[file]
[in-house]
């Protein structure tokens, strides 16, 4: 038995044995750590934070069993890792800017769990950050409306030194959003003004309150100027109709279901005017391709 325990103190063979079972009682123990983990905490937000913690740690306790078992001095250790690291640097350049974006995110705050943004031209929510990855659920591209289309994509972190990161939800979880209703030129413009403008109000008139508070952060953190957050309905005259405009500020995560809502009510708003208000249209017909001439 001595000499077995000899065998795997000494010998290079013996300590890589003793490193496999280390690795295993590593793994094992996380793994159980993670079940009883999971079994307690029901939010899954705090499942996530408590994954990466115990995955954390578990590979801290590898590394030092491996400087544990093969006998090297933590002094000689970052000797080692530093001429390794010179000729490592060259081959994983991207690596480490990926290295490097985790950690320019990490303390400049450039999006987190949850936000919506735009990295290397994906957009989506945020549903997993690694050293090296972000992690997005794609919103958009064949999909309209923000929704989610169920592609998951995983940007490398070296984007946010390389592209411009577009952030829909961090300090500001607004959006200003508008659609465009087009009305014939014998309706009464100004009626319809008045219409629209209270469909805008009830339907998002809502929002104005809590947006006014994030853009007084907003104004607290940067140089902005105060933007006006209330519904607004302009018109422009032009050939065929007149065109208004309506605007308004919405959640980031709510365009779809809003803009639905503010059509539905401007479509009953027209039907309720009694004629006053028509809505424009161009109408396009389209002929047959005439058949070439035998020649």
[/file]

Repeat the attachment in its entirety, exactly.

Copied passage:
[in-house]
């Protein structure tokens, strides 16, 4: 038995044995750590934070069993890792800017769990950050409306030194959003003004309150100027109709279901005017391709 325990103190063979079972009682123990983990905490937000913690740690306790078992001095250790690291640097350049974006995110705050943004031209929510990855659920591209289309994509972190990161939800979880209703030129413009403008109000008139508070952060953190957050309905005259405009500020995560809502009510708003208000249209017909001439 001595000499077995000899065998795997000494010998290079013996300590890589003793490193496999280390690795295993590593793994094992996380793994159980993670079940009883999971079994307690029901939010899954705090499942996530408590994954990466115990995955954390578990590979801290590898590394030092491996400087544990093969006998090297933590002094000689970052000797080692530093001429390794010179000729490592060259081959994983991207690596480490990926290295490097985790950690320019990490303390400049450039999006987190949850936000919506735009990295290397994906957009989506945020549903997993690694050293090296972000992690997005794609919103958009064949999909309209923000929704989610169920592609998951995983940007490398070296984007946010390389592209411009577009952030829909961090300090500001607004959006200003508008659609465009087009009305014939014998309706009464100004009626319809008045219409629209209270469909805008009830339907998002809502929002104005809590947006006014994030853009007084907003104004607290940067140089902005105060933007006006209330519904607004302009018109422009032009050939065929007149065109208004309506605007308004919405959640980031709510365009779809809003803009639905503010059509539905401007479509009953027209039907309720009694004629006053028509809505424009161009109408396009389209002929047959005439058949070439035998020649």